Electrochemotherapy associates the local delivery of anticancer drugs with the administration of permeabilizing electric pulses that support the antiblastic action. The basic instrumentation for this therapy is constituted by a pulse generator and various specific electrodes. While many efforts have been profuse by researchers in this field to obtain the standardization of the pulse generating equipment over the past 15 years, the delivery apparatus still needs refinements in order to reach most of the body districts, to control the homogeneity and stability of the electric fields and to further reduce morbidity. With the aim to develop innovative electrodes able to satisfy, at least partially, these requirements, extensive studies on pet patients with spontaneous neoplasms have been conducted, leading to the manufacturing of several different prototypes. In this paper we discuss the rationale of 11 different electrodes, briefly summarize the results obtained and their experimental validation, also presenting five paradigmatic clinical cases. In particular, it is shown that the caliper electrodes are more suited for the treatment of cutaneous and subcutaneous lesions, while the needle arrays are more efficacious in intraoperative settings. Furthermore, relevant peculiarities of unipolar electrodes are examined with a particular focus on the irregular current paths that they produce and on the potentialities of this feature. Remarkably, the decrease of the steric encumbrance turned out to be a stronger factor in electrode design than the containment of the total number of electric fields covered in serial ECT sessions. In the conclusions, perspectives and new challenges of electrode design for electrochemotherapy are illustrated.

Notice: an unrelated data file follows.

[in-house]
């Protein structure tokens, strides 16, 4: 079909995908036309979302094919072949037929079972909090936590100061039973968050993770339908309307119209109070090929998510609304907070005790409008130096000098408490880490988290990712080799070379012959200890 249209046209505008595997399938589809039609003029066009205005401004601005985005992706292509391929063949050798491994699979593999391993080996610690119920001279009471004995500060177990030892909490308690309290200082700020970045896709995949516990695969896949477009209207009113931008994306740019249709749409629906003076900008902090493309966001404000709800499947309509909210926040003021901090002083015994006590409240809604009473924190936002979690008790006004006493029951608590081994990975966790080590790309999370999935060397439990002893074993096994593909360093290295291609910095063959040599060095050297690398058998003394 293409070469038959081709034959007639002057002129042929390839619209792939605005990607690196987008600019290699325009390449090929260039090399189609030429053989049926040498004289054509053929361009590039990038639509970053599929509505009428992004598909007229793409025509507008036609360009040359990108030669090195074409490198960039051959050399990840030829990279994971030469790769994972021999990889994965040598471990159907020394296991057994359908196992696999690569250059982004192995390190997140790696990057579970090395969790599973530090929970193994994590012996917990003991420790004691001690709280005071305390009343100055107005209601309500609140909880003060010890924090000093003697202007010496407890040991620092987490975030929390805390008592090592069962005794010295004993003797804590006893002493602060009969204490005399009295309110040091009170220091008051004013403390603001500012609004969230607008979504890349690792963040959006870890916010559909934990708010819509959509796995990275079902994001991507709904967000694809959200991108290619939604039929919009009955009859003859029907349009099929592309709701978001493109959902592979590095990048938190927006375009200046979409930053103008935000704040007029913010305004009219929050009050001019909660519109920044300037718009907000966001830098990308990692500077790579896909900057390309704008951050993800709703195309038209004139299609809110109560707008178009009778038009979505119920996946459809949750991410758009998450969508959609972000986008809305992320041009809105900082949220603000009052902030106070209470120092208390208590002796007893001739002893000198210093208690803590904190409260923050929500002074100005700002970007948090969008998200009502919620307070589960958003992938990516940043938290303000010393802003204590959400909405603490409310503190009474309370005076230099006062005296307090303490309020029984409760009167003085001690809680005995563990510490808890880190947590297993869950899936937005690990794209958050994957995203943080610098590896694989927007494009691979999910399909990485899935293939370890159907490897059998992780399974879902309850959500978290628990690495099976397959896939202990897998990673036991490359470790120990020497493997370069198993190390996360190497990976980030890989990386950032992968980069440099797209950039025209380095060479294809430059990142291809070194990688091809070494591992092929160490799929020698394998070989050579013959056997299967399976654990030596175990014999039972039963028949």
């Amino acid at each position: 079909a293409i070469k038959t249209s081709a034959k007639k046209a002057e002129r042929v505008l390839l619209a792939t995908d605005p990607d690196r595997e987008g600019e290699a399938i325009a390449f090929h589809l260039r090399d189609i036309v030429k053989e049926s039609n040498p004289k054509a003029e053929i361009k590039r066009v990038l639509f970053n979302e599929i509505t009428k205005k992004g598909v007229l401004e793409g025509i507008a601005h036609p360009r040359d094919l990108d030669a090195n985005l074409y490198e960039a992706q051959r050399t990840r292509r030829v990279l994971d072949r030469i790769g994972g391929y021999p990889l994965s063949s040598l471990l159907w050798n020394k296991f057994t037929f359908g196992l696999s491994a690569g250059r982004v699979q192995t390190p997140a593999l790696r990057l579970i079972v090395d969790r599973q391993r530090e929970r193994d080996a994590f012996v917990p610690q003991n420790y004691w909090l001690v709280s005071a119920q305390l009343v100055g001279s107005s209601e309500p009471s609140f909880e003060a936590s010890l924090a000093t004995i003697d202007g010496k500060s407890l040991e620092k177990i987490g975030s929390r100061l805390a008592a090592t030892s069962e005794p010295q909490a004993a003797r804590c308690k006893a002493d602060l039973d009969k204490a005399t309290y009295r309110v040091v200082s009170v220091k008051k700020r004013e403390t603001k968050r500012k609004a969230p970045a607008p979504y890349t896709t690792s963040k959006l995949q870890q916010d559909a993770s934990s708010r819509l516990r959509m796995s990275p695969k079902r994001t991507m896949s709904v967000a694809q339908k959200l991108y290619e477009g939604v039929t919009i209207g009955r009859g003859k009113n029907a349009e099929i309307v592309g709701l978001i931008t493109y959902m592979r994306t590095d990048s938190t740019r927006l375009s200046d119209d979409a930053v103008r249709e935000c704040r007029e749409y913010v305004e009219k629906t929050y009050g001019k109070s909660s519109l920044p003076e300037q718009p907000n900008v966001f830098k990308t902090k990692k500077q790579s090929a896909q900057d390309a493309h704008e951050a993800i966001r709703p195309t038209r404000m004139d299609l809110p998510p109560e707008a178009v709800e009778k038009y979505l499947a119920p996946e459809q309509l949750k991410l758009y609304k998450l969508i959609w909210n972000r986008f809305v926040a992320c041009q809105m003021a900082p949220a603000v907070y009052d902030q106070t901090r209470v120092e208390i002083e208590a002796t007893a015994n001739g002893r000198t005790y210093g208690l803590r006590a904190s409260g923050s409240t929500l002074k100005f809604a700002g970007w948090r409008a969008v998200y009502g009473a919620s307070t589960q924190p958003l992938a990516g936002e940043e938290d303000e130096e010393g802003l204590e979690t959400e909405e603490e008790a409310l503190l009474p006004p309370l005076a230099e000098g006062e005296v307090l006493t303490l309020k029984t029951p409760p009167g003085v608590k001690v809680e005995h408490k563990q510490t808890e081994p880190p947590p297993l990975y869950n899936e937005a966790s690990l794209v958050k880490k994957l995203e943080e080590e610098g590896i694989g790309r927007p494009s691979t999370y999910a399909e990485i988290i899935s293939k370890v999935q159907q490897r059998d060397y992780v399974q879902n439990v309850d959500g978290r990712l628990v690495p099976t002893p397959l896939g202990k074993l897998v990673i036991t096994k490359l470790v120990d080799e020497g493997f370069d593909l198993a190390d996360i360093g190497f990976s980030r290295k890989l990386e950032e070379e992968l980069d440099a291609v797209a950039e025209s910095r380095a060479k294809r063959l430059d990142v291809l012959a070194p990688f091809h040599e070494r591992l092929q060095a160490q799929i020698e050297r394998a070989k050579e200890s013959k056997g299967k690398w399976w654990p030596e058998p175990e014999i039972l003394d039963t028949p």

|Number of pages||10|
|Journal||Journal of Experimental and Clinical Cancer Research|
|Publication status||Published - Jun 2005|
- Animal models
- Biphasic pulses
ASJC Scopus subject areas
- Cancer Research